One of my favourite quotes of the moment is by Shostack:
‘services are often inextricably entwined with their human representatives. In many fields, a person is perceived to be the service’
Shostack G.L. (1977) Breaking Free from Product Marketing, Journal of Marketing 41(2): 73–80.
This got me thinking about the unexpected and unwanted side effects of dreaming up supposedly added value service initiatives.
If the person is the service then the only way to add more value is to add more things for the person to do. Now you don’t have to be Einstein to realise that these things become additional burdens which can only dilute the primary purpose of the service.
Surely it’s better to invest in the capability of the primary service the customer is using rather than keep piling on extraneous service add-ons in the mistaken belief that this some how improves the service? The implication here of course is that there is clear grasp of the fundamental value proposition of the service, that this is acknowledged by all who have authority to ‘add value’ and that adding value only happens if is resonates with the fundamental proposition.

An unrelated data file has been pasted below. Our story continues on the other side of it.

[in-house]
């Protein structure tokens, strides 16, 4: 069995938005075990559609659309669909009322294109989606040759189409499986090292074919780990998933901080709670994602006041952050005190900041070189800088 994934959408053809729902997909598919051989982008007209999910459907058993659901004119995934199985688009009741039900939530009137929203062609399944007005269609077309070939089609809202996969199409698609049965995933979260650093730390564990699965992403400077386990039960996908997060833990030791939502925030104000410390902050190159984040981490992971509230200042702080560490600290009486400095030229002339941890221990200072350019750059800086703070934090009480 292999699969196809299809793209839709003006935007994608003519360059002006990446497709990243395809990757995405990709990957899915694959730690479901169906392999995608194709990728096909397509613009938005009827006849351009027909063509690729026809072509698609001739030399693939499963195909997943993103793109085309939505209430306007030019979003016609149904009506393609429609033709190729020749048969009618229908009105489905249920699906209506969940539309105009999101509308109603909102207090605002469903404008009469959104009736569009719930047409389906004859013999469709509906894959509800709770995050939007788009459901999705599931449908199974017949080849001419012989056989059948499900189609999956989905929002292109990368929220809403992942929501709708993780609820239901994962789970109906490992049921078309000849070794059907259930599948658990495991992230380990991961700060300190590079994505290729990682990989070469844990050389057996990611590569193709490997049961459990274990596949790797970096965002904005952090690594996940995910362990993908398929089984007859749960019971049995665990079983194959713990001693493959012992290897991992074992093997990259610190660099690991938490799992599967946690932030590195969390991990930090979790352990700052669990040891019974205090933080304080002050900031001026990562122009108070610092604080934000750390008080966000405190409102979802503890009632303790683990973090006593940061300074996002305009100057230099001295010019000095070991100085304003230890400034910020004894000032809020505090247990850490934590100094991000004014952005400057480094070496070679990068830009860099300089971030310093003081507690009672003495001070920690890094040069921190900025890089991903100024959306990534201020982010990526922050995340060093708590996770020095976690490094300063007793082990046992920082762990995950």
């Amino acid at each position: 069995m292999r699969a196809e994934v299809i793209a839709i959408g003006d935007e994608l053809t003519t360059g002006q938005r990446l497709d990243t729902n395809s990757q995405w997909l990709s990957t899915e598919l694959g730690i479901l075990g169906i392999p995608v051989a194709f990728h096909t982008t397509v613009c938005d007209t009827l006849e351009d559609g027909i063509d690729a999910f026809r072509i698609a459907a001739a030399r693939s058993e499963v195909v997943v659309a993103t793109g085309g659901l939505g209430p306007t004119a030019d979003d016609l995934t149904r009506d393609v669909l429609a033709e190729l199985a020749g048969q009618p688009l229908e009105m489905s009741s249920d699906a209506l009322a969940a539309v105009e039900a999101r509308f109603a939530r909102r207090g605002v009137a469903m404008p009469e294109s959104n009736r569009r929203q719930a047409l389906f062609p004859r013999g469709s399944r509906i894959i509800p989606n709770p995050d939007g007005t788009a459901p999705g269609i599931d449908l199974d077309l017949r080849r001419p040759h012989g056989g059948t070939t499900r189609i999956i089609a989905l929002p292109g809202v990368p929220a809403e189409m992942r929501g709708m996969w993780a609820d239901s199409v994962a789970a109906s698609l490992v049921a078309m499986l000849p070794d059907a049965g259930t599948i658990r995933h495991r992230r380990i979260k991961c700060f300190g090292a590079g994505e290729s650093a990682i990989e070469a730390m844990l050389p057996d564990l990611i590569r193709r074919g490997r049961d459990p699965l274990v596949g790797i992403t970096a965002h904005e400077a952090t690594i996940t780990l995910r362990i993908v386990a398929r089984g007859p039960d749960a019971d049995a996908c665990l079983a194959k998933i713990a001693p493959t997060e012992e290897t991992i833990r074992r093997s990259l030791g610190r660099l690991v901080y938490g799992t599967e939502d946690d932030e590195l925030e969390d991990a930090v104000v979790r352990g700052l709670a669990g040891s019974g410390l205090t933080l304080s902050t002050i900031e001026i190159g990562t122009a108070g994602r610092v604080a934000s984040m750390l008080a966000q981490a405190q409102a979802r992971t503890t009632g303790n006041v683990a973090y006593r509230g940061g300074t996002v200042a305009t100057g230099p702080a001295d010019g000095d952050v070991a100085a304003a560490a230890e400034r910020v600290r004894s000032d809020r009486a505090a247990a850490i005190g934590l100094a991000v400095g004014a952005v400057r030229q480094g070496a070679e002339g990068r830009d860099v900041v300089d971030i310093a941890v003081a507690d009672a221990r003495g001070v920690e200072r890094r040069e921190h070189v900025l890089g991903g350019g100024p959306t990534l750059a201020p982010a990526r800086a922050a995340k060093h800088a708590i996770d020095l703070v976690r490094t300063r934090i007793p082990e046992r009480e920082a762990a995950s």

Value adding seen from the perspective of ‘arbitrary added value ideas’ can therefore only result perversely in increased service ineffectiveness.
To paraphrase Drucker the thing about added value ideas is that they quickly degenerate into hard work typically for the ‘someone else’ who is the service!